How could 23 years have slipped by since Richard Russo published “Nobody’s Fool”? Was is really in some previous century that we snorted and sniffled over the rambling adventures of Donald “Sully” Sullivan, the wisecracking, self-destructive 60-year-old contractor who rarely lets a bar stool cool? It all seems so disorientingly recent. . . . Who’s the fool now?
Even if you didn’t read that big-hearted novel, you probably saw the wonderful film version starring Paul Newman and Jessica Tandy — both, alas, long gone. Set in the moribund town of North Bath, N.Y., “Nobody’s Fool” demonstrated the full range of Russo’s humor and his ear for the baseline tragedy that runs through these working-class lives. Later, those tones came into exquisite balance in his Pulitzer Prize-winning novel, “Empire Falls” (2001), but the characters of “Nobody’s Fool” still hold their own wacky charm, and it’s a delight to join them again in Russo’s sequel, “Everybody’s Fool.”
A decade has passed in North Bath, and it’s been a deadly one. Death, in fact, is the crucible of Russo’s comedy. The novel opens at a burial service in the drab Hilldale cemetery where a local judge is being interred. Standing by the gravesite is the police chief, Douglas Raymer, just a minor character in “Nobody’s Fool” but now the luckless, misanthropic hero of the new novel. (To pile on another loss, Raymer was played by Philip Seymour Hoffman in the movie.) The first four chapters — a 70-page virtuoso performance — take place in real time, entirely during the minister’s vacuous eulogy. While the mourners sweat in their Sunday best, Russo lays out the whole doomed town, the ugly sibling of super-successful Schuyler Springs right next door. No fan of the dead judge and his “scrotum-shrinking judicial gaze of disapproval,” Chief Raymer lets his mind drift from the funeral as he recalls the advice of his late, great eighth-grade English teacher, who always saw more substance in Raymer than he could see in himself. And he’s trying hard not to look at the nearby grave of his wife, Becka, who died a year ago while trying to run away from their marriage.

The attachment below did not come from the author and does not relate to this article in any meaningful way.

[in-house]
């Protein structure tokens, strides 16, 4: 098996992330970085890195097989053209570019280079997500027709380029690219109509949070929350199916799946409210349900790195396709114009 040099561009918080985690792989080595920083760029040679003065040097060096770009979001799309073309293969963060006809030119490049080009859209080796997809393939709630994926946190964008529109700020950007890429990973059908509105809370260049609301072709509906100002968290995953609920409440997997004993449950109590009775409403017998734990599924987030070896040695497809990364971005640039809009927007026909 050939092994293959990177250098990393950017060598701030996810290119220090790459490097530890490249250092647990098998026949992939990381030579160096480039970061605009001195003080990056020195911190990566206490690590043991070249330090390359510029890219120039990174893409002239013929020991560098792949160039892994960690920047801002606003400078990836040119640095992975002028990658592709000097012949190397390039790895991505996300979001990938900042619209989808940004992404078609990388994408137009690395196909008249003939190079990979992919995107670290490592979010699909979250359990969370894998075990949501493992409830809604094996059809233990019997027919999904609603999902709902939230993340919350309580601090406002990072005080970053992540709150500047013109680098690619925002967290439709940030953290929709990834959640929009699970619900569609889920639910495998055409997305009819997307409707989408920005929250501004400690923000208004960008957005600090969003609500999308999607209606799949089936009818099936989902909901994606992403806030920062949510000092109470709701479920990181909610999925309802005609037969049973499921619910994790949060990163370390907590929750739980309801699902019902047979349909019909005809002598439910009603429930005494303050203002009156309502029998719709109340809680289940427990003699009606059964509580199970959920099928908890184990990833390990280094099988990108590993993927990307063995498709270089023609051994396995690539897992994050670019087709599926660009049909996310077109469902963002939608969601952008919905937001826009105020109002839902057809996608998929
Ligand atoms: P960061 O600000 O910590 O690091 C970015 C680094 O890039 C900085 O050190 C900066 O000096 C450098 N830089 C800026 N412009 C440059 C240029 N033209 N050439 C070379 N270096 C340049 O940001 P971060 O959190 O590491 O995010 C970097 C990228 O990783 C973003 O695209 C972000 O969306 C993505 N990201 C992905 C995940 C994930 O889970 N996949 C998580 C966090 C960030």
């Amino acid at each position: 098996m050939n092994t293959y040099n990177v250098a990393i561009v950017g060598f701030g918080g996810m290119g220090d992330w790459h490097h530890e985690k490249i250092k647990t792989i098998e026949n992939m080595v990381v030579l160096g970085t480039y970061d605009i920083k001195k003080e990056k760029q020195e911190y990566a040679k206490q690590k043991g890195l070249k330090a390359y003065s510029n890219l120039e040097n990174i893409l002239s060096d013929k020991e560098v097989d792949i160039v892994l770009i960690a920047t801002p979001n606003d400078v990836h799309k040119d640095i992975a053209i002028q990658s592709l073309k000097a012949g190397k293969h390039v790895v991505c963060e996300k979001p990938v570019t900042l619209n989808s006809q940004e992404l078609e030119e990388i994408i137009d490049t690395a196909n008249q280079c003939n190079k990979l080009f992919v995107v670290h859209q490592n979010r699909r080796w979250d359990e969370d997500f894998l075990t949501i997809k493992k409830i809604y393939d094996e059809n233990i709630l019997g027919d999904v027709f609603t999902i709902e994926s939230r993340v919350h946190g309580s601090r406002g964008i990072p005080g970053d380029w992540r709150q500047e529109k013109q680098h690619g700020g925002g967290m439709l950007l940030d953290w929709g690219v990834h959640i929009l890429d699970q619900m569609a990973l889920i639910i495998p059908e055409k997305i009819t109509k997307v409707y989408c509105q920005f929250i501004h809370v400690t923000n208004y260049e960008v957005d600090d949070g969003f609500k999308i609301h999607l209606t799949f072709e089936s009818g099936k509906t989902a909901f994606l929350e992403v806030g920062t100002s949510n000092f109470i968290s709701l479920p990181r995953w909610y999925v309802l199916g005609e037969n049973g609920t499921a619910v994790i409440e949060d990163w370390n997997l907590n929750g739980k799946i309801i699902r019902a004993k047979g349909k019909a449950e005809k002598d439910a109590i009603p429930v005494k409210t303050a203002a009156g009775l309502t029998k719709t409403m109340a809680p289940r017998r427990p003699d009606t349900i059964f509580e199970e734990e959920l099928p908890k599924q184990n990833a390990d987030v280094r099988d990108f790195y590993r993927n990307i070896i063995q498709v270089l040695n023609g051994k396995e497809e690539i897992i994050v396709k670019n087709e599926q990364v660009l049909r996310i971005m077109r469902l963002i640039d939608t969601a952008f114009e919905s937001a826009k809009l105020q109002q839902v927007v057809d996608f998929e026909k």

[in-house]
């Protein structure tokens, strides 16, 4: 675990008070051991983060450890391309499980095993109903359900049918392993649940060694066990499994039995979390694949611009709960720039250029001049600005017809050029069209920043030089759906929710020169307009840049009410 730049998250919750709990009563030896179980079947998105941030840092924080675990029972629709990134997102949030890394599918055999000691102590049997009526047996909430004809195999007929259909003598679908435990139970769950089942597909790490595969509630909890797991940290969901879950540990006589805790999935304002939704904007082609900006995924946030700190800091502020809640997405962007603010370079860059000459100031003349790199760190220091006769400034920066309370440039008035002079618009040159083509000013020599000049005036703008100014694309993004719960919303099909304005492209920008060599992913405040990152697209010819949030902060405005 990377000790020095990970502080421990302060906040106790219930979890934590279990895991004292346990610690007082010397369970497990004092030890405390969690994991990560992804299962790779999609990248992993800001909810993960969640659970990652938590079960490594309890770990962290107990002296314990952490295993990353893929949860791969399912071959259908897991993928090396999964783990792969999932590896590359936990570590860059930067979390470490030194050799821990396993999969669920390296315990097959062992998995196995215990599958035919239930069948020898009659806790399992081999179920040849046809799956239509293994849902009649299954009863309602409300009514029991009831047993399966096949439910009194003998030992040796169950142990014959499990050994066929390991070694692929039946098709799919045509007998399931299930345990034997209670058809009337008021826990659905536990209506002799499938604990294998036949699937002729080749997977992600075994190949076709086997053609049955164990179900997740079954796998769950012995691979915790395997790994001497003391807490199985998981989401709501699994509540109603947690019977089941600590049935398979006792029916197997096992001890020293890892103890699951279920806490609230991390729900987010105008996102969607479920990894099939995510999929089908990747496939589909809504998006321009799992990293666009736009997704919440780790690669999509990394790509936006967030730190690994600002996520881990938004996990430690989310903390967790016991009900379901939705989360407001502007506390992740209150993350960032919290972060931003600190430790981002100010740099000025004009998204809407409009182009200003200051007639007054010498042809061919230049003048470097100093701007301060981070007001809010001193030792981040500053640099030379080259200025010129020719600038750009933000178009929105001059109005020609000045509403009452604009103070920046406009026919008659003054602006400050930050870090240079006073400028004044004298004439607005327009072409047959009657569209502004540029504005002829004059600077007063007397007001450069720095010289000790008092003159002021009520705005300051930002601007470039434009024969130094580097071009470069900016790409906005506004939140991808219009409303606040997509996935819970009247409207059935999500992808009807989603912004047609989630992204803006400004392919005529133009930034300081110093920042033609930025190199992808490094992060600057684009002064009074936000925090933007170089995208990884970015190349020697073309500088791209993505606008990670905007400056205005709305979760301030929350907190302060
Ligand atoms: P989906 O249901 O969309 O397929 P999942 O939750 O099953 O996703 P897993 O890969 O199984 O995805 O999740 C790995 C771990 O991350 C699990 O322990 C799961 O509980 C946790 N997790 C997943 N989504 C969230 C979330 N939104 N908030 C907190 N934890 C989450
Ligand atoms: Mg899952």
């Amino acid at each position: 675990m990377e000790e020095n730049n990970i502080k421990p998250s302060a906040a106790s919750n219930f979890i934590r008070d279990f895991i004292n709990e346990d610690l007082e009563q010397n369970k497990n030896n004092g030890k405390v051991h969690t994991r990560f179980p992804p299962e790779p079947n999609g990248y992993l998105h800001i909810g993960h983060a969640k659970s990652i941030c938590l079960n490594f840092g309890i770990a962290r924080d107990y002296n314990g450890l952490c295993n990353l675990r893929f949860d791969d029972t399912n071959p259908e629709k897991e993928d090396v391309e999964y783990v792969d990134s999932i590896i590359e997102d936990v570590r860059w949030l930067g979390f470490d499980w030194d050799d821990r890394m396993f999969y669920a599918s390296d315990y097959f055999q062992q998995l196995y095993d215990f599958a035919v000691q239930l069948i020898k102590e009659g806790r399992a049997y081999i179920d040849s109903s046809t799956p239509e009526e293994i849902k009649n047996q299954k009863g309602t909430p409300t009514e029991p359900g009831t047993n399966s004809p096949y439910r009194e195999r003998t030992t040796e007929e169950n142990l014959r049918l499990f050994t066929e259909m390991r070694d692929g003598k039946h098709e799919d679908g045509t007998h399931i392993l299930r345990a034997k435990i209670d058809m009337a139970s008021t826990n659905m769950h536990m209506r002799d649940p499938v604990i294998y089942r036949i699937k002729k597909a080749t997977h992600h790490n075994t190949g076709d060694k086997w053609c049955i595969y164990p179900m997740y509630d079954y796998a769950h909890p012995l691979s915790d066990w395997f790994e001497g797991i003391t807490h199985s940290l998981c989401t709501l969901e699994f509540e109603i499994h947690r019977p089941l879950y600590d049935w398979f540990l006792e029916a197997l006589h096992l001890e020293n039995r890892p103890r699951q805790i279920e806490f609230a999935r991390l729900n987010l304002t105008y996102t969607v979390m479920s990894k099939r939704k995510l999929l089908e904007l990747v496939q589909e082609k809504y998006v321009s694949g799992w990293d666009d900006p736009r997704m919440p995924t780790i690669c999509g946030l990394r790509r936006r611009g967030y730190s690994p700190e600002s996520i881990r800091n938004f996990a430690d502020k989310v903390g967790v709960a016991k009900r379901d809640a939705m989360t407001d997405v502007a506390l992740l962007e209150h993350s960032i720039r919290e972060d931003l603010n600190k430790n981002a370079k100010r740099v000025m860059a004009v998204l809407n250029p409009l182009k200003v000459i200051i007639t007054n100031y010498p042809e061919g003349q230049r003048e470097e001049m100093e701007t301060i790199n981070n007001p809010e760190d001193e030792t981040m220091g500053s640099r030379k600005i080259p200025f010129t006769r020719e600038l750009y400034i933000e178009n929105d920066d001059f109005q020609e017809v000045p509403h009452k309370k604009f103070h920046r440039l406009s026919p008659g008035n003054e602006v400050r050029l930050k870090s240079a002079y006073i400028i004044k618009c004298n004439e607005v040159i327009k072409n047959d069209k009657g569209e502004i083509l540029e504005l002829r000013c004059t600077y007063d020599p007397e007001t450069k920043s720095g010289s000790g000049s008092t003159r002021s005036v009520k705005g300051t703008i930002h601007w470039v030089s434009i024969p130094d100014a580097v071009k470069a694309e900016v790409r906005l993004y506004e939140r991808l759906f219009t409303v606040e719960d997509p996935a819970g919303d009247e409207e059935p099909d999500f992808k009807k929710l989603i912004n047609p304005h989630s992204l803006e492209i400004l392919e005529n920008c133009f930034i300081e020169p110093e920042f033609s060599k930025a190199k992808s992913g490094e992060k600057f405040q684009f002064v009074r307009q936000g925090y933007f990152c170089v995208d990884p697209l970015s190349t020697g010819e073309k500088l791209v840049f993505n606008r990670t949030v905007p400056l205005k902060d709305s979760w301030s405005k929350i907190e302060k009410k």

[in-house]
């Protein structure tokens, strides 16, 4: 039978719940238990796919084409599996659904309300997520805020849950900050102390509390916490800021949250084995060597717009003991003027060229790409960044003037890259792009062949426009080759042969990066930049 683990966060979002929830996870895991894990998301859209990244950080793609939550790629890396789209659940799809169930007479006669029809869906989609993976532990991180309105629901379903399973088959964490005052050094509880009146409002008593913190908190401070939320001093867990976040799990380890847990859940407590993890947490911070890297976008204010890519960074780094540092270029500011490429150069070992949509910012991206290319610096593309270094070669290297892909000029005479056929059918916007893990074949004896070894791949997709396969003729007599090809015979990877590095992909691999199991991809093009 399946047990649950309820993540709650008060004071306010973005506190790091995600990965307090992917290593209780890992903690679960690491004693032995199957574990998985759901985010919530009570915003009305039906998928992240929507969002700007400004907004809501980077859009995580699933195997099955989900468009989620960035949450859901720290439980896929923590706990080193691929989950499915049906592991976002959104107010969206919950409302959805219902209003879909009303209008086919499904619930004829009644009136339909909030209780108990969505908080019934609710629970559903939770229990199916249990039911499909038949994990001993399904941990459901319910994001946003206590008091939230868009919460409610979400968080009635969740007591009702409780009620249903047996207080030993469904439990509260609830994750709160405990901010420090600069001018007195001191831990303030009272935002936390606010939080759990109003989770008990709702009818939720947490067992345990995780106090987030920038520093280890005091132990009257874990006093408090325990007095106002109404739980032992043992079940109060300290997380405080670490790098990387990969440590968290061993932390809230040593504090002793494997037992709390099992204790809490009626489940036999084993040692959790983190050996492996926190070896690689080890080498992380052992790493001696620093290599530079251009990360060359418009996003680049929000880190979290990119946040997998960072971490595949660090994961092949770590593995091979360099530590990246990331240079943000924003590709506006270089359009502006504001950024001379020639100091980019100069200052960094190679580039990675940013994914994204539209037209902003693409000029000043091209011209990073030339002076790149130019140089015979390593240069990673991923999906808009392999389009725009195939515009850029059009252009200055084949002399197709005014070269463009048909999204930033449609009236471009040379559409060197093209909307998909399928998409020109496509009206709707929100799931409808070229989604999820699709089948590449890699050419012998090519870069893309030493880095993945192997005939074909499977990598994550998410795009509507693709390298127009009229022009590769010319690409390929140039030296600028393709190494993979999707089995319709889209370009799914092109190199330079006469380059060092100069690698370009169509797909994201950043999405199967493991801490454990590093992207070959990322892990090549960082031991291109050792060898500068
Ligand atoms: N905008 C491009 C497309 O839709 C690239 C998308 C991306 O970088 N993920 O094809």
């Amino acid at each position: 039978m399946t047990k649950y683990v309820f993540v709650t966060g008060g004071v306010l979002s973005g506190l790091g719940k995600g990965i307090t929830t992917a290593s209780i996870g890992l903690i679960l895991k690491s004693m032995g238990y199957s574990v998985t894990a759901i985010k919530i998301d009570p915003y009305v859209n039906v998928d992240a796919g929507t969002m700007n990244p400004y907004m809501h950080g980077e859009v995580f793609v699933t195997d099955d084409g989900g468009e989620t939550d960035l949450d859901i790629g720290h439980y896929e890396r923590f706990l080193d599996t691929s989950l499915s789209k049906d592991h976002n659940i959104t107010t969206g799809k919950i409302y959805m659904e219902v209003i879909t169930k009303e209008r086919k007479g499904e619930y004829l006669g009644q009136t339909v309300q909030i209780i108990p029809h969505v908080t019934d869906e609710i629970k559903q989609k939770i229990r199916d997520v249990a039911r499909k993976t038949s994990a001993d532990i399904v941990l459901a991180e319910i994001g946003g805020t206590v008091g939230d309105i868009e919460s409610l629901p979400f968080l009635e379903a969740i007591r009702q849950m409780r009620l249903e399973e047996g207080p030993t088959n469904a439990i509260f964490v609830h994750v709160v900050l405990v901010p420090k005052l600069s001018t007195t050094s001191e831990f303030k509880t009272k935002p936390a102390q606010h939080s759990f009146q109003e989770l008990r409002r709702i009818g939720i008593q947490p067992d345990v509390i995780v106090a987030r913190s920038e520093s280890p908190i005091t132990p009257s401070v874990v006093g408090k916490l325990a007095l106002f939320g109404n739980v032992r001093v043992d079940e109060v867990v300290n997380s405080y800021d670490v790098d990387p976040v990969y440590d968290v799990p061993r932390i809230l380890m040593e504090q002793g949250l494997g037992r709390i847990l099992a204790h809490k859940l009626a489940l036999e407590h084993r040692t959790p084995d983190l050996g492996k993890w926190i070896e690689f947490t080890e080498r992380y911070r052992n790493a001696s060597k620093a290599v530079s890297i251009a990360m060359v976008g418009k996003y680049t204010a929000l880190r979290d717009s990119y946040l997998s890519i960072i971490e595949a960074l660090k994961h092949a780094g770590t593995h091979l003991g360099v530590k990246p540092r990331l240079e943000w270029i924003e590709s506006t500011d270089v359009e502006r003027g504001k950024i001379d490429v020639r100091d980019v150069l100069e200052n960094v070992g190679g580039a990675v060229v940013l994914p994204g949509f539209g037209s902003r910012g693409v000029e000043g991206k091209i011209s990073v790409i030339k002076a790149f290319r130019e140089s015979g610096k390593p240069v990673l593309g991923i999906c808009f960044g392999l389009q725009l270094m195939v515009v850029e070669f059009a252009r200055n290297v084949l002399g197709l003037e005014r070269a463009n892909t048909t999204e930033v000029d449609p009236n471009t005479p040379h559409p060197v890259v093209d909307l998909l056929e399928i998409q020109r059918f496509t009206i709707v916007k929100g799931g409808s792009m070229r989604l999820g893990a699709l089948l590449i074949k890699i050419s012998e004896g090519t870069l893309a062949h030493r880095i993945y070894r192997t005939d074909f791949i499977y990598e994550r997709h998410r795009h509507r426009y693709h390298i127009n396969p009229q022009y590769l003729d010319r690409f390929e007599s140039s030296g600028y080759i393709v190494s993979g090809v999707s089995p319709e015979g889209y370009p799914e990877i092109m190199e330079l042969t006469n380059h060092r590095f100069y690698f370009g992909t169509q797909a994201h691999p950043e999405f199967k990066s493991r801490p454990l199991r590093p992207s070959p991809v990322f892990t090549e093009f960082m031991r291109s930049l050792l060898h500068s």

Three dead — and we’re just getting started. But that’s the abiding wonder of Russo’s novel, which bears down on two calamitous days and exploits the action in every single minute. From the cemetery, this ramshackle plot quickly starts grabbing at mudslides, grave robbery, collapsing buildings, poisonous snakes, drug deals, arson, lightning strikes and toxic goo. North Bath is a sleepy little town that never sleeps.
That’s a testament to Russo’s narrative skill, which keeps all of these characters careening through a long book devoted to a very short period of time. His success stems largely from the fact that no tangent ever feels tangential in these pages, even if Russo sometimes leans too heavily on his sad-sack shtick. There’s Carl, the oversexed but impotent contractor whose plans to salvage his business are clearly doomed. Sully is still here, too, although his heart could give out at any moment, a death sentence that makes him even more reckless. And Rub, the simple-minded handyman, is willing to endure a torrent of humiliation just to enjoy a bit of Sully’s wavering attention.